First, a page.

In an Oct. 13 Miami Herald story headlined "Miami-Dade’s Gimenez reshuffles County Hall, keeps department heads at their current salaries", staff writer Martha Brannigan reported,
Miami-Dade Mayor Carlos Gimenez named five new department directors and two interim heads this week as he slashes the number of county departments to 25 from 42.In an answer given in response to a Miami Herald editorial board questionnaire, Gimenez wrote: "County government is far too bloated. It currently has 60 departments, agencies and offices and could function efficiently with 25 departments, the same as the State. We will reorganize and consolidate county departments, eliminate unnecessary positions, and reduce top-level salaries and executive benefits."
But don’t weep for those gold-plated bureaucrats left without a seat when the music stopped.
Most of the displaced department heads are staying on — at their current six-figure salaries – at least until the new department directors figure out how to revamp their refashioned empires in a quest for efficiency.
County spokeswoman Suzy Trutie confirmed that displaced department heads “will continue working in their respective departments’’ indefinitely, while the new bosses figure out how to organize and streamline operations. It’s unclear how long that might take.
So how's the mayor doing in his quest to get rid of the "bloating?"
A couple of weeks ago, 555 county employees received lay-off notices.
It remains to be seen how many of those will actually be laid-off.
One of those receiving a pink slip was Victoria Mallette-O'Bryan, an "Emergency Management Governmental Coordinator" at the County's Office of Emergency Management. Before joining OEM, Mallette-O'Bryan was the spokesperson for former mayor Carlos Alvarez.
But, to paraphrase Martha Brannigan, "don’t weep for Victoria Mallette-O'Bryan."
Random Pixels has learned that within days of receiving her pink slip, Mallette-O'Bryan was on her way to another well-paid county job....for the time being.
County spokesperson Suzy Trutie tells me in an email that "Mallete-O’Bryan is temporarily on loan to the Parks, Recreation, and Open Spaces Department pending the results of recruitment. Victoria Mallette O’Bryan’s salary is $85,020.00, minus 10% salary contribution towards healthcare."
Additionally, Trutie sent me this information on George Navarrete and Marlen Brant, former director and assistant director respectively of Miami-Dade's Office of Capital Improvements.
"George Navarrete, and Marlen Brant are on loan to the Parks, Recreation, and Open Spaces Department pending the finalization of the department’s restructuring. George Navarrete’s salary is $181,485.98, minus 10% salary contribution towards healthcare. Marlen Brant’s salary is $103,145.90, minus 10% salary contribution towards healthcare."
Now, here's a little background the Parks, Recreation, and Open Spaces Department.
The director of Parks and Recreation is Jack Kardys.
Kardys has been with the county for 30 years. He was appointed to the parks department in 2007 after then mayor Carlos Alvarez fired Donnell Rodriguez, who had been heading the department.
From an Aug. 14, 2007 Miami Herald story:
Continuing to flex his new power over Miami-Dade County government, Mayor Carlos Alvarez on Monday demanded the resignation of Parks and Recreation Director Vivian Donnell Rodriguez.In Feb., 2011, Kardys showed Alvarez just how grateful he was for his job.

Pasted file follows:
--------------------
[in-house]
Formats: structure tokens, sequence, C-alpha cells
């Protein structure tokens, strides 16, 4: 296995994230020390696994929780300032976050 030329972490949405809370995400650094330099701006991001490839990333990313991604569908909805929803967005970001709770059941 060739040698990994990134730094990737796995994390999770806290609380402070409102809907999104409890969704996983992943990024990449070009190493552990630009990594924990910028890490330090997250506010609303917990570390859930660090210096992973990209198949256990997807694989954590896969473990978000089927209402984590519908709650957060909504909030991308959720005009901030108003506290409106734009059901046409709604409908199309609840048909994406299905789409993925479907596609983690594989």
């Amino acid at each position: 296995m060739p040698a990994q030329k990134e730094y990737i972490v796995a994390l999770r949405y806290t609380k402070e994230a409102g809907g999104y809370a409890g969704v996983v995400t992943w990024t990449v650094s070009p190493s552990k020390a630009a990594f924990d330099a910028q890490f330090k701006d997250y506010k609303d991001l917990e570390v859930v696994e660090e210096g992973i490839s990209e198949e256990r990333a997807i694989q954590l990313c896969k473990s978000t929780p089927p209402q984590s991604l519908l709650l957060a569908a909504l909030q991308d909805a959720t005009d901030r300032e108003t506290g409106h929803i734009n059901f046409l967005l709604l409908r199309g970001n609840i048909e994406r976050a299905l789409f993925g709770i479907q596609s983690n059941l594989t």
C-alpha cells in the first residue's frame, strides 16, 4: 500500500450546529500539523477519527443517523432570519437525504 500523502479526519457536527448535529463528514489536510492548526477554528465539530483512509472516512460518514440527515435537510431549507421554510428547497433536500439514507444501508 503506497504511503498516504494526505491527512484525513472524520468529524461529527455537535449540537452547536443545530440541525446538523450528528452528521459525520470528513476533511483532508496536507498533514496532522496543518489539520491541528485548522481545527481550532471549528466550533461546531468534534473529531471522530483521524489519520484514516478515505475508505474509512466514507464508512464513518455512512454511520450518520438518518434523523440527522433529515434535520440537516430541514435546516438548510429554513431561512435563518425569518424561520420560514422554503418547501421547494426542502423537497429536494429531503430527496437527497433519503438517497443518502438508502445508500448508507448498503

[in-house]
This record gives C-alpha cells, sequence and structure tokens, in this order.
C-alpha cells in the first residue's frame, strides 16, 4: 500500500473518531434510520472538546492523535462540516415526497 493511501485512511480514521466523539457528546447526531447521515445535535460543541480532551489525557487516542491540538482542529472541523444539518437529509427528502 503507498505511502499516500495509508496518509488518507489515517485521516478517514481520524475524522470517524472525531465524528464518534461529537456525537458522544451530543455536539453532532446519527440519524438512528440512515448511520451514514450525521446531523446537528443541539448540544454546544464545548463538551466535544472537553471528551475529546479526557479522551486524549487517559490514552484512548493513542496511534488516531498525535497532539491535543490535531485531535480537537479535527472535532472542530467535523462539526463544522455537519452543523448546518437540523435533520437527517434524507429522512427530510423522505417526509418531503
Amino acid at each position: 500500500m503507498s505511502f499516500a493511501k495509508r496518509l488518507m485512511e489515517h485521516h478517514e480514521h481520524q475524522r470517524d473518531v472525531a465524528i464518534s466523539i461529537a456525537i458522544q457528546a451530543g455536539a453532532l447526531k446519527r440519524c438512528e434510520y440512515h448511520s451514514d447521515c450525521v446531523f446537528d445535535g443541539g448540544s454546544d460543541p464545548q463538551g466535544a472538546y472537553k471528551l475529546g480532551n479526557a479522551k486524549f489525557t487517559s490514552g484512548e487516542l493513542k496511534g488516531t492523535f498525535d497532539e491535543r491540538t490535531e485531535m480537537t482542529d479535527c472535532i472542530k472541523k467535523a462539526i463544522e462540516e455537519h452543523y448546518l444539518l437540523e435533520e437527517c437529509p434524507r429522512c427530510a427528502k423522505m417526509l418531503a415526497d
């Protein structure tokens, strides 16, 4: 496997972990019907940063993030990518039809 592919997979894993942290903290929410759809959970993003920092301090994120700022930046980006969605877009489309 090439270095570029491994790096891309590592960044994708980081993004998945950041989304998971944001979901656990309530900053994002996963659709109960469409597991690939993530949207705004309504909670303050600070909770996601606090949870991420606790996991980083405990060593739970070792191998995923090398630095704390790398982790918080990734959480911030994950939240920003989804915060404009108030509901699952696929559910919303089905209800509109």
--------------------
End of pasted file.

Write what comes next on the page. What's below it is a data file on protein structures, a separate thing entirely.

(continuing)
His administration gave no immediate explanation for her removal. A memo from County Manager George Burgess said only that Donnell Rodriguez "is separating from the county," effective immediately.
"I will not detail the reasons behind Ms. Donnell Rodriguez's departure, but wish her much success in future endeavors," Alvarez said in a brief written statement.
His spokeswoman, Victoria Mallette, said Donnell Rodriguez "was asked to resign and she accepted."
Donnell Rodriguez said it was "a mutual parting of the ways," but also said she "didn't know it was coming."
"It was surprising but not shocking," Donnell Rodriguez told The Miami Herald.
She said Burgess asked to meet with her Monday morning, and Alvarez was not present.
He played a major part in the effort to prevent the recall of Alvarez.
From a March 9, 2011 Miami Herald story:
On Feb. 10, the entire county parks department – numbering nearly 1,000 full-time employees – was ordered to attend, on taxpayer time, a 10 a.m. meeting at the Dade County Auditorium. The featured speaker: County manager George Burgess.So, if Gimenez campaigned on a platform of reform, why isn't he "reforming" instead of re-shuffling.
“This meeting is mandatory for all staff (both full time and part time) regardless of their schedule,” said an email sent on behalf of county parks director Jack Kardys . County park and facilities would be staffed with “a skeleton crew.”
At the meeting, Burgess railed against what he claimed were misrepresentations in the local media about the budget pushed by Alvarez last September. Then he said he wanted to discuss the “elephant in the room:” Without mentioning Alvarez or the recall, Burgess said: “If this passes, we all better be worried.”
Burgess told The Herald his intention was just to inform employees about the choices ahead. “I don’t want to brainwash them,’’ he said. “There are no expectations they have to act a certain way.”
One long-time observer of county politics put it to me this way: "What you have to understand Bill is that both Alvarez and Gimenez ran on promises to reform the system. But once they got in they became defenders of the system. I'll bet that when this is all over, no more than a few dozen people will be out of a job."
And another source told me, "For the life of me, I do not understand why Gimenez has kept all of those Alvarez loyalists. He will regret it later."